The field of medicine is littered with eponyms that celebrate physicians who first described syndromes, signs, surgical procedures and anatomic structures. Though we use these eponyms every day, we rarely take the time to consider the lives of the people behind the names. Recently, while evaluating a five-year-old named Ben, I was forced to stop and think about the contributions to the world made by the people behind one of these eponyms. It's a story worth telling.
Ben, who had been referred to me by an ophthalmologist, had been in excellent health until two months before, when he began bumping into walls, a problem that was worse at night. The ophthalmologist diagnosed bilateral optic atrophy and noted early signs of retinitis pigmentosa. Because of these findings, he'd sent the boy to me, asking if I could find a genetic basis for his problems.
In the three weeks between his eye exam and his visit to my office, Ben's parents noticed another problem. "He's become unsteady," his father told me. "He keeps falling. It seems to be getting worse."
Though on physical exam Ben seemed otherwise fine, he clearly had ataxia, a wide-based gait, difficulty walking and a movement disorder. In trying to put the pieces of his puzzle together, I thought of a condition I'd learned about during my residency from Dr. Isabelle Rapin, one of my mentors. At that time, the condition was known as Hallervorden-Spatz disease.
I remembered that Hallervorden-Spatz was a neurodegenerative disease in which the accumulation of iron in the basal ganglia and other parts of the brain caused a steady downhill course leading to dysarthria, rigidity of the limbs, dementia and ultimately death, usually by age 25. It was a horrible disorder, and although I prayed that I was wrong, I knew in my heart that Ben probably had this or some other terrible progressive condition.
After finishing my exam, I excused myself and went into the consultation room. It had been years since I'd seen a patient with this condition, and I needed to check how to confirm the diagnosis. I navigated to the website for OMIM (Online Mendelian Inheritance in Man) and typed in the name. It was then that I came to consider the men who had originally described this condition.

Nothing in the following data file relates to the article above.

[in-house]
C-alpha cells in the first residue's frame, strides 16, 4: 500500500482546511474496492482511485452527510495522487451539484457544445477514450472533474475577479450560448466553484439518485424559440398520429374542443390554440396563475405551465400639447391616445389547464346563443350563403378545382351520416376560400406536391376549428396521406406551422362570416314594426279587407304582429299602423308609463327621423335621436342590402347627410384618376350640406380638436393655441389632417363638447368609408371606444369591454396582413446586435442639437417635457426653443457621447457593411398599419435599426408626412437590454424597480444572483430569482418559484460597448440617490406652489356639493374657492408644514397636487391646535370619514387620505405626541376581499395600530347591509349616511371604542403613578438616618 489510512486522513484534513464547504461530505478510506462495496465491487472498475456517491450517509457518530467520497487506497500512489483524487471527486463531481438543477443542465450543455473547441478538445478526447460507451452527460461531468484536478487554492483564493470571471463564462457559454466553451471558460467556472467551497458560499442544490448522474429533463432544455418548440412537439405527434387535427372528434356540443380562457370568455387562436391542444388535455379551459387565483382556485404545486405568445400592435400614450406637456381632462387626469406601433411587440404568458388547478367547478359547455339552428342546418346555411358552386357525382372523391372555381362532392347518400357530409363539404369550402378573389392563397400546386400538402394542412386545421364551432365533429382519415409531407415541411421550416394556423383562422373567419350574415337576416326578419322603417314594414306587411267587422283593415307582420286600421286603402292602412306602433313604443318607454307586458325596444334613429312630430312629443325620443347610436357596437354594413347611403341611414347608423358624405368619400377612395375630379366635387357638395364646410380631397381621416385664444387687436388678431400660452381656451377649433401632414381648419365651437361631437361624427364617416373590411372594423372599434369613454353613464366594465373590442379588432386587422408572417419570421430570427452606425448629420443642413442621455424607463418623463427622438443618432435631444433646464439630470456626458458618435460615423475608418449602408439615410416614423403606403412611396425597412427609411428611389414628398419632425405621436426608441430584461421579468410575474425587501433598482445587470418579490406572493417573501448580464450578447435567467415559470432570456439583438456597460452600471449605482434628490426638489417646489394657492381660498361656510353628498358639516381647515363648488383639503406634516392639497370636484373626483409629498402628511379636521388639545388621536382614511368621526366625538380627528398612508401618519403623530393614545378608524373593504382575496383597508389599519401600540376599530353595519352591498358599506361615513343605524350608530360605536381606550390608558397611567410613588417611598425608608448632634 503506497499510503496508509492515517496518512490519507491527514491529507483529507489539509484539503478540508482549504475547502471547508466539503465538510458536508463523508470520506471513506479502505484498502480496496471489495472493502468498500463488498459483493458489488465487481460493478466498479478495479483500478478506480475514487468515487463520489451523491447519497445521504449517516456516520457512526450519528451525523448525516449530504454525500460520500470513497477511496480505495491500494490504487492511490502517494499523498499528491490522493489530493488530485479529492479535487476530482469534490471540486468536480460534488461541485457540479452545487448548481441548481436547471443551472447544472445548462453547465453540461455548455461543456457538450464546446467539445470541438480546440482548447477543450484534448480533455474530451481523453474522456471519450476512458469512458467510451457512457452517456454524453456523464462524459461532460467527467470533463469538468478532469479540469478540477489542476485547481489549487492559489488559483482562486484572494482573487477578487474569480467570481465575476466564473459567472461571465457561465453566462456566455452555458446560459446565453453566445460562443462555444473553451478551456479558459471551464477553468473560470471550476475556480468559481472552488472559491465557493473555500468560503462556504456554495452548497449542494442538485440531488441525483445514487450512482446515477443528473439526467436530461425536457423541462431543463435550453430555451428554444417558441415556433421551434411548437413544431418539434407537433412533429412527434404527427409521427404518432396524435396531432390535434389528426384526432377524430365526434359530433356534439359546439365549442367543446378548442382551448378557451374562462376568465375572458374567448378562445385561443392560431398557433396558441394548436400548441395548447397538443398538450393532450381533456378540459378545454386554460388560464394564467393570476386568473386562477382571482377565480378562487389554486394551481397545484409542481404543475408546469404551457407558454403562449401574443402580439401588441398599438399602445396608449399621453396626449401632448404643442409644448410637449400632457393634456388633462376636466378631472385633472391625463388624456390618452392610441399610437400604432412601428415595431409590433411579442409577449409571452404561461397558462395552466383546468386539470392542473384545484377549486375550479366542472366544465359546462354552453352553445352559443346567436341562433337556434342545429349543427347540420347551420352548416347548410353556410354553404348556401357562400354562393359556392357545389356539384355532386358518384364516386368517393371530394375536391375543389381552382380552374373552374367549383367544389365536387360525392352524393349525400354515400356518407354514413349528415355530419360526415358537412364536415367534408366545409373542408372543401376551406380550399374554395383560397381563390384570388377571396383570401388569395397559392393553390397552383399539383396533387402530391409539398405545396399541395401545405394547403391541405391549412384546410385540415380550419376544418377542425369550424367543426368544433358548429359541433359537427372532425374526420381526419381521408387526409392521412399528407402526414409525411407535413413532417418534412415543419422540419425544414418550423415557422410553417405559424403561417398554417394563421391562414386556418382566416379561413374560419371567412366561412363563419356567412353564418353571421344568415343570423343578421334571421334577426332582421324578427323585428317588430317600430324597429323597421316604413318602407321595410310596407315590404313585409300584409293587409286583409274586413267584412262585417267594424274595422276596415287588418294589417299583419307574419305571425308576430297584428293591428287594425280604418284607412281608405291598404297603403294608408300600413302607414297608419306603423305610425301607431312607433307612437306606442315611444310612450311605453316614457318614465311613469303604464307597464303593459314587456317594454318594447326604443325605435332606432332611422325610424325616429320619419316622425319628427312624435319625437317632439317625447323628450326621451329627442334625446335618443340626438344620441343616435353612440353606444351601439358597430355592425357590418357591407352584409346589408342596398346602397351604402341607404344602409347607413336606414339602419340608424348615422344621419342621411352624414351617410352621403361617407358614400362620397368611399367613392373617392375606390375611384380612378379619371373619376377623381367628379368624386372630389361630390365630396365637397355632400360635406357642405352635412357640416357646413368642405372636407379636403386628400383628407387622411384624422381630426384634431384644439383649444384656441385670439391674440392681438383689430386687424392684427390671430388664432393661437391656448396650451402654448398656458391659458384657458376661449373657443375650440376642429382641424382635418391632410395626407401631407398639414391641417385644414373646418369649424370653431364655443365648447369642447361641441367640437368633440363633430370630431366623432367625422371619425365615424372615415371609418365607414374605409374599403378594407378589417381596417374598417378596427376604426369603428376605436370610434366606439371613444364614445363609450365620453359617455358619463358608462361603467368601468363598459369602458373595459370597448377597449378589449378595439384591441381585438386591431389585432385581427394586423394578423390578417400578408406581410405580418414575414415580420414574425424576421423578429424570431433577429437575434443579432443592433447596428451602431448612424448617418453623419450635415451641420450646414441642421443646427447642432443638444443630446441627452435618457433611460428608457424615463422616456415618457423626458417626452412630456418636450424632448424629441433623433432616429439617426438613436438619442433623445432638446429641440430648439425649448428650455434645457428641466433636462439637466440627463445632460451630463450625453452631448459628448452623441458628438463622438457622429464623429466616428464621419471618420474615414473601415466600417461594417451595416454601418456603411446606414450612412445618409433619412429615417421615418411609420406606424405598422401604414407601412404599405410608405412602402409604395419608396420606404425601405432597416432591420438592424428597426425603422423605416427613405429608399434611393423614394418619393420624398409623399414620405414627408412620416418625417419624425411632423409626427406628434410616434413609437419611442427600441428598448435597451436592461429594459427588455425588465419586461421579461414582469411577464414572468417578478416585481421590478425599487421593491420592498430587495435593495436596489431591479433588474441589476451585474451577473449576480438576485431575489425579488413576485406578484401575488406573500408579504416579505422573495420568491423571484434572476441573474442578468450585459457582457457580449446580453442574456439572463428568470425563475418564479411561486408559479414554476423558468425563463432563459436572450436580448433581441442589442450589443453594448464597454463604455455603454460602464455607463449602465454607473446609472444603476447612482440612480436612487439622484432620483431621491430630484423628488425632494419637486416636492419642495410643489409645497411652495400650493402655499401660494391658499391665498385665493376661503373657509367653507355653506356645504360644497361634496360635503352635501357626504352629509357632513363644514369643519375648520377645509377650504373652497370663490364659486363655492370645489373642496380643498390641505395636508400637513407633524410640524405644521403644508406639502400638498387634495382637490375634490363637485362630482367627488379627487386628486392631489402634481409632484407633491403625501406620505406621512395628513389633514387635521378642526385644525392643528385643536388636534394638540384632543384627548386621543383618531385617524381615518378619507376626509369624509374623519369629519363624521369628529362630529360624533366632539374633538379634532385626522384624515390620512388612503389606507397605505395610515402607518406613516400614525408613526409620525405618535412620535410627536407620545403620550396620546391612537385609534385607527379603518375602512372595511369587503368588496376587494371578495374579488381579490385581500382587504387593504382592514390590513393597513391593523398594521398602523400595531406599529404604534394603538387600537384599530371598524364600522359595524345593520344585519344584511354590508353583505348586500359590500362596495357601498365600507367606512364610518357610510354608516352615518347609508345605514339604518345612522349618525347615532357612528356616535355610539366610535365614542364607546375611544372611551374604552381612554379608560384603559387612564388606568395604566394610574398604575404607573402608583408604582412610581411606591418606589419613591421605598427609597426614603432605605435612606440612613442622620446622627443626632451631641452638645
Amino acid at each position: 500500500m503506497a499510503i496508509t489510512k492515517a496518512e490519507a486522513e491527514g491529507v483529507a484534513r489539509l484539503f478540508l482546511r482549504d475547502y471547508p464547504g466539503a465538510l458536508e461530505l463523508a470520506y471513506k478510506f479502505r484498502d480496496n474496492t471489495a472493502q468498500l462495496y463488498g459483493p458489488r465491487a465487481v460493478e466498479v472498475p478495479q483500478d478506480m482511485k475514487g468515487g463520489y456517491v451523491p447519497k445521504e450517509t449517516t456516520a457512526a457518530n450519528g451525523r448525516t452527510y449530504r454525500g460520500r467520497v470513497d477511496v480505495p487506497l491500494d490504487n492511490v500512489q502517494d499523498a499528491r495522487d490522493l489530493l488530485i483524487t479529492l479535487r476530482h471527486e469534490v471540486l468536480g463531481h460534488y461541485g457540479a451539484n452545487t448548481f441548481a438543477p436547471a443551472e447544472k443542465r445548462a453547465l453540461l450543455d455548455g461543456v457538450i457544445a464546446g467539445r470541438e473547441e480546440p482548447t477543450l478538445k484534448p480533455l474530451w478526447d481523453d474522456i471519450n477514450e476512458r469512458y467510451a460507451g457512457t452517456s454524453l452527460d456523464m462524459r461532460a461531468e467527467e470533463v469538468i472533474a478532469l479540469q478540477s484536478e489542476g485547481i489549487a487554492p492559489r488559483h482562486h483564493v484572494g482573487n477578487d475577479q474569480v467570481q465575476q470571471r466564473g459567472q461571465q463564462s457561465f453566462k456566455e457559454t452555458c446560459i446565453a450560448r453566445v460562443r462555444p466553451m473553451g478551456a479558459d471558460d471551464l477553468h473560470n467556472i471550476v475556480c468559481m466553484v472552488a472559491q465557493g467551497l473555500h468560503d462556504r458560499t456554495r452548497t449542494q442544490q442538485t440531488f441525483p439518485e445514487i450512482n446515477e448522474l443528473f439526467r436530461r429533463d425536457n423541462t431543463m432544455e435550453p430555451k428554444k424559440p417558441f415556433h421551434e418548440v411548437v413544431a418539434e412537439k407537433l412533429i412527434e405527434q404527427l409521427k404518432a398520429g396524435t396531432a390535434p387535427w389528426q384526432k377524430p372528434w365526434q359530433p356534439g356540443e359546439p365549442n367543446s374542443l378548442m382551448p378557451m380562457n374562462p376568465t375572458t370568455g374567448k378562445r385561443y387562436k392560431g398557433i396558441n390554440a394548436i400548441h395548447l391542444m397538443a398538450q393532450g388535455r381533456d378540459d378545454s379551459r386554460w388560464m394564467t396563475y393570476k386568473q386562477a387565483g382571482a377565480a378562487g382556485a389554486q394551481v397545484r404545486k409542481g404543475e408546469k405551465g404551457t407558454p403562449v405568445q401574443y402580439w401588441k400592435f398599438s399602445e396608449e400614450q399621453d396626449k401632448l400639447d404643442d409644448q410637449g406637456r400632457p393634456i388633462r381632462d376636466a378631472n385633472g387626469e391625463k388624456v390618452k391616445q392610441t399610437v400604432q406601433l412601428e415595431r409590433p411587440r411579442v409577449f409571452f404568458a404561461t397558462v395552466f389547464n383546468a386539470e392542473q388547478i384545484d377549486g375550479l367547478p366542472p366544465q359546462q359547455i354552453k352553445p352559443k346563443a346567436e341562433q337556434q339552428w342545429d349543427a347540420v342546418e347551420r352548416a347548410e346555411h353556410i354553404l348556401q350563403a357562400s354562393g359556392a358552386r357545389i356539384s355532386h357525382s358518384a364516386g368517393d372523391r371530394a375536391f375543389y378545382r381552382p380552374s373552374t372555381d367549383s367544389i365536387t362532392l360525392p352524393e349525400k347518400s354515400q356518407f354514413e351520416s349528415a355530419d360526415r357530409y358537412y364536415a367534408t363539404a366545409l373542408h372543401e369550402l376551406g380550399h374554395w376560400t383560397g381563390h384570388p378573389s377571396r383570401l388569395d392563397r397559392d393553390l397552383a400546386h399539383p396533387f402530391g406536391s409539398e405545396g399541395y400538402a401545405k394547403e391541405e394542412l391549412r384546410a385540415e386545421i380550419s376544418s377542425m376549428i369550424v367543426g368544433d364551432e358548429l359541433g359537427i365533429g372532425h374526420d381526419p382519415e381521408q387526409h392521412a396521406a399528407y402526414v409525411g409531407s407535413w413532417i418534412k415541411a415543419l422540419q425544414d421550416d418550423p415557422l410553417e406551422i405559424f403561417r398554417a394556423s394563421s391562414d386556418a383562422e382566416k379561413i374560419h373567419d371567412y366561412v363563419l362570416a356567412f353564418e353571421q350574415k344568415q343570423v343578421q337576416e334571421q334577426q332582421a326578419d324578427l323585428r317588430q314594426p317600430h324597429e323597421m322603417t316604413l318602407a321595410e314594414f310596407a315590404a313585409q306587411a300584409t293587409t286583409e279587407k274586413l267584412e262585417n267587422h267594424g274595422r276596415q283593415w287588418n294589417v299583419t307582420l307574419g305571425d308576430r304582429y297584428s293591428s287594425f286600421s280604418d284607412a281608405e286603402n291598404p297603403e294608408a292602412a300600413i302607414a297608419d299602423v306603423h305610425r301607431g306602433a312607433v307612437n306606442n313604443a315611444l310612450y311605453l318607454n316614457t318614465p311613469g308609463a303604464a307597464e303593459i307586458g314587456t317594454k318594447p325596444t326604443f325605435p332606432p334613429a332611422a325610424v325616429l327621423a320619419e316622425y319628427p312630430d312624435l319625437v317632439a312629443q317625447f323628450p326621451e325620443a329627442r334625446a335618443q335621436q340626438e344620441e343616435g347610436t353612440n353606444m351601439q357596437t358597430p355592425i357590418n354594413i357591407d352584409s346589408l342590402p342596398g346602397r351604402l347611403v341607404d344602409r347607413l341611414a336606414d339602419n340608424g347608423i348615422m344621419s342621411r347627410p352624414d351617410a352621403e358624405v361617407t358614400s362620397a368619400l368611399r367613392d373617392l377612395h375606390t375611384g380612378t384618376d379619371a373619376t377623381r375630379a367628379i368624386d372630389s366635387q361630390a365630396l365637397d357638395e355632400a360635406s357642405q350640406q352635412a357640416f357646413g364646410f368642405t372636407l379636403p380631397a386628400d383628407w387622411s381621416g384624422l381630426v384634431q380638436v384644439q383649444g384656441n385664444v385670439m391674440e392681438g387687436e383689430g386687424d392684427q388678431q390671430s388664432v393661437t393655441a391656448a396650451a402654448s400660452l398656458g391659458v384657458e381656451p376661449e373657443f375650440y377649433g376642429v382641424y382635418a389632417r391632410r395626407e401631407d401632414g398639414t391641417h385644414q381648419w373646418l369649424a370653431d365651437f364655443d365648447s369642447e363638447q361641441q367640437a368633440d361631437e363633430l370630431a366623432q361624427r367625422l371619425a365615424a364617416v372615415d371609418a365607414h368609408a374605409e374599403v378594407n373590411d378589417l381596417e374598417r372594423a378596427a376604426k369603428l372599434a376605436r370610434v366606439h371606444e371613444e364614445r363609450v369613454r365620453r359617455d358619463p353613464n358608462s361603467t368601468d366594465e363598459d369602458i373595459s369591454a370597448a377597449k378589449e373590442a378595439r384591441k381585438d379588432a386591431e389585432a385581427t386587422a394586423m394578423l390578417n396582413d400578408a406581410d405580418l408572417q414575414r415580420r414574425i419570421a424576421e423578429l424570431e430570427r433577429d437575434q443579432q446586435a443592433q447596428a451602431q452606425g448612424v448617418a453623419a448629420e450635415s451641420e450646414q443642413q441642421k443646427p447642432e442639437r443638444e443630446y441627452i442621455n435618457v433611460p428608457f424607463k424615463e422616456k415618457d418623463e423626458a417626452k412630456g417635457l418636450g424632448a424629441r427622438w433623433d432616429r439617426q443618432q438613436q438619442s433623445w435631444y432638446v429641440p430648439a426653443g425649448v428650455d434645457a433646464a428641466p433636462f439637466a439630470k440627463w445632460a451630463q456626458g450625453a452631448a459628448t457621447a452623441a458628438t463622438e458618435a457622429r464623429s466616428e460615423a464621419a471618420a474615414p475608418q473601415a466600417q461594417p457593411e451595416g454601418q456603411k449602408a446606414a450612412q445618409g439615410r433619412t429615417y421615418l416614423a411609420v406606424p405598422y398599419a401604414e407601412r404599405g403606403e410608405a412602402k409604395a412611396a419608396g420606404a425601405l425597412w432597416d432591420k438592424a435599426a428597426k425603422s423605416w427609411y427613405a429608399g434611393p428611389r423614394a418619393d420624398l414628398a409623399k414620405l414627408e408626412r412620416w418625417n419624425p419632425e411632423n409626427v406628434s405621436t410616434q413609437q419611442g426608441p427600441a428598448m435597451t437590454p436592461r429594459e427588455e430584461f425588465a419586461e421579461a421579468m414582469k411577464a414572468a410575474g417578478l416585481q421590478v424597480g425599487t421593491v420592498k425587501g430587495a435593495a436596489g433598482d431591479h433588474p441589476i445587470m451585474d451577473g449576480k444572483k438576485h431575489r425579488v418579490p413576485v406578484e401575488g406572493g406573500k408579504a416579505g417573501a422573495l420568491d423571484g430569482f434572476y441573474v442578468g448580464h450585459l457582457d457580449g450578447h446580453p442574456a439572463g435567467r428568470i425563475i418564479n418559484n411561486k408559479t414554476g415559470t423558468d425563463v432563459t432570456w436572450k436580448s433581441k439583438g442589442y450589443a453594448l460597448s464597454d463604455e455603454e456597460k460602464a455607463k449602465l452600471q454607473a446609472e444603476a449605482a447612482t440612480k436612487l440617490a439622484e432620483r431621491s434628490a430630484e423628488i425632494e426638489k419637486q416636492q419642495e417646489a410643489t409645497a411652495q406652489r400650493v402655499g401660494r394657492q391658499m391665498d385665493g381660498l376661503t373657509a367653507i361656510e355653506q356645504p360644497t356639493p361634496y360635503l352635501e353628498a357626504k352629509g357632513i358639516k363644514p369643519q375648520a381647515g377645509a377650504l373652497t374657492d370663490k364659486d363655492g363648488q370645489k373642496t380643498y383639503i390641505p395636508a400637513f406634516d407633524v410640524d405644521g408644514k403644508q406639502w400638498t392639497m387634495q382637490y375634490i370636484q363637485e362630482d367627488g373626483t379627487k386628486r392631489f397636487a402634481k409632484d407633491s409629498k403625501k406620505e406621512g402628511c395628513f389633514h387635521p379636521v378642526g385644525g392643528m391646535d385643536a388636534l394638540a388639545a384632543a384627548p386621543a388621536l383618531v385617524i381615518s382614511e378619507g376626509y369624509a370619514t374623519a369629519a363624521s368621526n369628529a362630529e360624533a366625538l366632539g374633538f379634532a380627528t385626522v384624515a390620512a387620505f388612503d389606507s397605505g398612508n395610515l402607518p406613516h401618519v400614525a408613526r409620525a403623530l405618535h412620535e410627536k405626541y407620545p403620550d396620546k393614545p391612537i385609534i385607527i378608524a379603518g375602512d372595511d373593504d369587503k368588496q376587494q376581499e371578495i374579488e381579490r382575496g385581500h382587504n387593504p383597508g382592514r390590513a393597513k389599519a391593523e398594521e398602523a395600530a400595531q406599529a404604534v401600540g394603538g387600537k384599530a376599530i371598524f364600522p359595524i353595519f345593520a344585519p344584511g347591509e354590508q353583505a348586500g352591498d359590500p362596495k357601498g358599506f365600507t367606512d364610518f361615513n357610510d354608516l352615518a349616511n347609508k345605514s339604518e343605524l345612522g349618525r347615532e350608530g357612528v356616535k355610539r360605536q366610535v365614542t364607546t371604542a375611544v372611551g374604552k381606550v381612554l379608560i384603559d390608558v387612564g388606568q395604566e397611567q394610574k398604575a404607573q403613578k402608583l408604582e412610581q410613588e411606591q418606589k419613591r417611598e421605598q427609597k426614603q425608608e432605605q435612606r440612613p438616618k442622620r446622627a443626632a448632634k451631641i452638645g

In OMIM, rather than Hallervorden-Spatz disease, the condition was called pantothenate kinase-related neurodegeneration, a term that does not exactly roll off the tongue (not that "Hallervorden-Spatz disease" does either). In reading further, I came across this paragraph:
"Julius Hallervorden (1882-1965)...made important contributions to neurologic science.... However...his active involvement in a euthanasia program in Germany during World War II raises serious questions about the moral obligations of medical science.... Hallervorden's enthusiastic encouragement of the killings and the other aspects that led to dehumanization of...the victims...was detailed by [M.] Shevell.... In responding...several authors...suggested that Hallervorden's name should be removed from this disorder."
Hallervorden was a Nazi. In reading further, I found that he admitted that the nearly 700 brains he studied following 1940, essentially the entirety of the work that formed the basis of his "important contributions to neurologic science," all came from victims of euthanasia performed on Nazi prisoners; he had personally presided over the killing of more than 60 children at the Brandenburg Psychiatric Institution on October 28, 1940.
And Hallervorden wasn't the only physician whose work for the Third Reich resulted in a discovery that earned him an eponym. Hugo Spatz, Hallervorden's research partner, was the director of the brain research institute that "collaborated with the killing institute at Brandenburg-Gorden" to provide "hundreds of brains from the mentally ill of all ages." Friedrich Wegener (of Wegener's granulomatosis) was, "at least at some point of his career, a follower of the Nazi regime...was wanted by Polish authorities and...worked in close proximity to the genocide machinery in Lodz." Hans Reiter (of Reiter's syndrome), "a physician leader of the Nazi party, authorized medical experiments on concentration camp prisoners." And Hans Asperger "was an ambitious opportunist who uncritically spouted Nazi ideology in his first public lecture on autism in 1938, and enthusiastically signed letters 'Heil Hitler!' Most devastatingly, he signed a letter...condemning a little girl with encephalitis...to death in a Vienna rehab facility that had been converted into a killing center."
Unfortunately, genetic testing revealed that Ben had mutations in both copies of PANK2, the gene known to be associated with pantothenate kinase-related neurodegeneration, confirming his diagnosis. A month after our initial visit, with these results in hand, I sat and explained the condition to Ben's parents. The discussion was difficult; by the end of the session, all of us were in tears. However, at no time during that visit were the names Julius Hallervorden and Hugo Spatz mentioned. Having read about them, I've erased the eponym bearing their names from my database.
Dr. Marion is professor, departments of pediatrics and obstetrics and gynecology and women's health, Albert Einstein College of Medicine and a member of the division of genetic medicine, The Children's Hospital at Montefiore.
This post was originally featured on The Doctor's Tablet, the blog of Albert Einstein College of Medicine.